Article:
Shimkus: "We know that Washington’s top-down approach is not always best, and this group of bills seeks to modernize and improve these environmental protections and give the states greater regulatory authority."
WASHINGTON, DC – The House Energy and Commerce Subcommittee on Environment and the Economy, chaired by Rep. John Shimkus (R-IL), will hold a legislative hearing next Friday, May 17, 2013, at 10:00 a.m. in room 2123 of the Rayburn House Office Building. The hearing will examine three legislative proposals: the Reducing Excessive Deadline Obligations Act, the Federal and State Partnership for Environmental Protection Act, and the Federal Facility Accountability Act.
These three bills seek to modernize existing federal law and increase state authority for certain environmental regulations. The legislative proposals incorporate ideas learned from past subcommittee hearings, including the February 15, 2013, hearing on “The Role of the States in Protecting the Environment.”
“Federal laws play an important role in protecting the environment, but in many cases, these laws are outdated, inflexible, and do not give states the proper authority they need to best protect the public health and environment of their citizens. We have heard testimony from a number of state regulators and have found that, in many cases, the states are better equipped to carry out these laws because they have greater flexibility and state specific knowledge and expertise,” said Chairman Shimkus. “We know that Washington’s top-down approach is not always best, and this group of bills seeks to modernize and improve these environmental protections and give the states greater regulatory authority.”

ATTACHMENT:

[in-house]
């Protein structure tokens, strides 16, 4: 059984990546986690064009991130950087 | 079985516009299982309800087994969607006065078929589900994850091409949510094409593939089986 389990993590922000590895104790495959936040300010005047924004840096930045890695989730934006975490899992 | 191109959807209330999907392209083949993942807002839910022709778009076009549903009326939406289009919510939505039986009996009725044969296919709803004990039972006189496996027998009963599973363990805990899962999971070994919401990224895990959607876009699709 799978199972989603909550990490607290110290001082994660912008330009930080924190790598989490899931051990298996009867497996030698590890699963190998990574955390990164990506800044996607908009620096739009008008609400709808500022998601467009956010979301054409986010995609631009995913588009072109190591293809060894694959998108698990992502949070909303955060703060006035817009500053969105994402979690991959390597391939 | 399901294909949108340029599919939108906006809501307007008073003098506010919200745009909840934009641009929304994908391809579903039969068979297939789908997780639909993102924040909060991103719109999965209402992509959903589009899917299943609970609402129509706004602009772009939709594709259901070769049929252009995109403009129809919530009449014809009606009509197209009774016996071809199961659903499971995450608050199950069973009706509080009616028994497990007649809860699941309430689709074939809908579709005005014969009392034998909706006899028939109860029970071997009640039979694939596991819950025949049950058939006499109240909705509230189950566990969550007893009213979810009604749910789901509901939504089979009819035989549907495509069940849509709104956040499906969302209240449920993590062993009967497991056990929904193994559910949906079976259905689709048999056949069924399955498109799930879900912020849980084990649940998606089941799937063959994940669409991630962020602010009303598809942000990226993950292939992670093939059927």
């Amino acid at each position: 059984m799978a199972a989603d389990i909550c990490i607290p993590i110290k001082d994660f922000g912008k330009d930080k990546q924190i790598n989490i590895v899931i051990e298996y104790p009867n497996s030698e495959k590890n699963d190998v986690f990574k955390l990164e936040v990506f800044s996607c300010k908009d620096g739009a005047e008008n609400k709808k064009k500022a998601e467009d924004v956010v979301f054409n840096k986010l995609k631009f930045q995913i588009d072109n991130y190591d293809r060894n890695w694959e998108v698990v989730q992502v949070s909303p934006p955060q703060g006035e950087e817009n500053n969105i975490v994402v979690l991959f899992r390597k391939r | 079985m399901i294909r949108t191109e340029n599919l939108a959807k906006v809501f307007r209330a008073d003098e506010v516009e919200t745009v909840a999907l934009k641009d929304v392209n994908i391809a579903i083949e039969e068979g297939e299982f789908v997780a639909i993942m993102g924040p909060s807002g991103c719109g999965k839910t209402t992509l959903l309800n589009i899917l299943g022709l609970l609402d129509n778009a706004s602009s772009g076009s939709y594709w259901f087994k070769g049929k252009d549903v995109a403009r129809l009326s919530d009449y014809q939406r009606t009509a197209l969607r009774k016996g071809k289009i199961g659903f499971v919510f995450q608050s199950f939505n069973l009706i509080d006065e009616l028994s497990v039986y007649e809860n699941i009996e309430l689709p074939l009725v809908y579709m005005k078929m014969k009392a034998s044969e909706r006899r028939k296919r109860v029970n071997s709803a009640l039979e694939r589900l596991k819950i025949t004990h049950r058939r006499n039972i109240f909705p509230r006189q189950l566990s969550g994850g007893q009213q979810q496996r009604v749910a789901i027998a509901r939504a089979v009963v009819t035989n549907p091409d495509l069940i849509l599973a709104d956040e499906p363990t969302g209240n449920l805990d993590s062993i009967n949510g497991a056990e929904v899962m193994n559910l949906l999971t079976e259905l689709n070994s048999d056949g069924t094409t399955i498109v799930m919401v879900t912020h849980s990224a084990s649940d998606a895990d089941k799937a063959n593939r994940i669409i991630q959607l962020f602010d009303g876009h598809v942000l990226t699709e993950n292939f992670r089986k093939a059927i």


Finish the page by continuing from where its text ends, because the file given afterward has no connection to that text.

The Reducing Excessive Deadline Obligations Act of 2013 would remove two outmoded deadlines, one under the Solid Waste Disposal Act and one under the Comprehensive Environmental Response Compensation and Liability Act (CERCLA). The legislation would eliminate an arbitrary statutory deadline for EPA to review and, if necessary, revise regulations under the Solid Waste Disposal Act and similarly removes an expired deadline from CERCLA. Current law requires EPA to review or promulgate regulations within timeframes that have proven unworkable and only led to lawsuits for failure to meet these deadlines. The Reducing Excessive Deadline Obligations Act would authorize EPA to act on these regulations as the agency deems necessary, and in the case of financial assurance regulations under CERCLA 108(b), the bill would preserve existing state financial assurance laws from preemption.
The Federal and State Partnership for Environmental Protection Act of 2013 would provide states a greater role in the CERCLA process. The bill requires consultation with the affected state regarding removal or remedial actions and provides credit to states toward the state cost-share for in-kind contributions that are provided for the removal or remedial action. The Federal and State Partnership for Environmental Protection Act would also allow states a greater voice in placing sites on the National Priorities List and would allow for judicial review of the selection of a remedy that is made over the written objection of the affected state.
The Federal Facility Accountability Act of 2013 would require currently or formerly owned federal facilities to comply with relevant state and local laws, as would any non-governmental entity, in doing a CERCLA cleanup. The legislation would also provide for a process by which EPA can review, or a state can request a review by EPA, of actions taken pursuant to delegated CERCLA authority.
The discussion drafts, the Majority Memorandum, a witness list, and witness testimony will be available here as they are posted.